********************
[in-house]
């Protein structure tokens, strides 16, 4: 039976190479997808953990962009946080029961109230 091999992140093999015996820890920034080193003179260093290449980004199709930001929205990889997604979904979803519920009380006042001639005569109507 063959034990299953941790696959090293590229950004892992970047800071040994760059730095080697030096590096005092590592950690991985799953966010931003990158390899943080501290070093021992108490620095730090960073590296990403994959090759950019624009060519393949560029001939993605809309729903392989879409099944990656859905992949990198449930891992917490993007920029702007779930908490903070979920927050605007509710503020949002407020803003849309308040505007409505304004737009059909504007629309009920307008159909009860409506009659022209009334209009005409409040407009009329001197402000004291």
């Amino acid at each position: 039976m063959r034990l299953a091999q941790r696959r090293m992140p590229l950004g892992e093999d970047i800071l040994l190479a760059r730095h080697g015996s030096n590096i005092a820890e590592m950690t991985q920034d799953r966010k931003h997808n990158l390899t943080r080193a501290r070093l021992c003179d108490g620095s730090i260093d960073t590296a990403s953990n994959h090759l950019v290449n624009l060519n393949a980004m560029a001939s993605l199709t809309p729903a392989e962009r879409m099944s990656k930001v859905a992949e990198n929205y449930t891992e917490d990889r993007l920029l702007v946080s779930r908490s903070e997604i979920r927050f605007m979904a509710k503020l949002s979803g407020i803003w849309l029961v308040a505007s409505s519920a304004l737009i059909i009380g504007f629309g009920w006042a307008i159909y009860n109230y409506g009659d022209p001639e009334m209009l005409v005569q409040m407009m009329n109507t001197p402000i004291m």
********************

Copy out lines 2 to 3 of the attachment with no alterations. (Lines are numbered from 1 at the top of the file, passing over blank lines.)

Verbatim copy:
């Protein structure tokens, strides 16, 4: 039976190479997808953990962009946080029961109230 091999992140093999015996820890920034080193003179260093290449980004199709930001929205990889997604979904979803519920009380006042001639005569109507 063959034990299953941790696959090293590229950004892992970047800071040994760059730095080697030096590096005092590592950690991985799953966010931003990158390899943080501290070093021992108490620095730090960073590296990403994959090759950019624009060519393949560029001939993605809309729903392989879409099944990656859905992949990198449930891992917490993007920029702007779930908490903070979920927050605007509710503020949002407020803003849309308040505007409505304004737009059909504007629309009920307008159909009860409506009659022209009334209009005409409040407009009329001197402000004291």
């Amino acid at each position: 039976m063959r034990l299953a091999q941790r696959r090293m992140p590229l950004g892992e093999d970047i800071l040994l190479a760059r730095h080697g015996s030096n590096i005092a820890e590592m950690t991985q920034d799953r966010k931003h997808n990158l390899t943080r080193a501290r070093l021992c003179d108490g620095s730090i260093d960073t590296a990403s953990n994959h090759l950019v290449n624009l060519n393949a980004m560029a001939s993605l199709t809309p729903a392989e962009r879409m099944s990656k930001v859905a992949e990198n929205y449930t891992e917490d990889r993007l920029l702007v946080s779930r908490s903070e997604i979920r927050f605007m979904a509710k503020l949002s979803g407020i803003w849309l029961v308040a505007s409505s519920a304004l737009i059909i009380g504007f629309g009920w006042a307008i159909y009860n109230y409506g009659d022209p001639e009334m209009l005409v005569q409040m407009m009329n109507t001197p402000i004291m």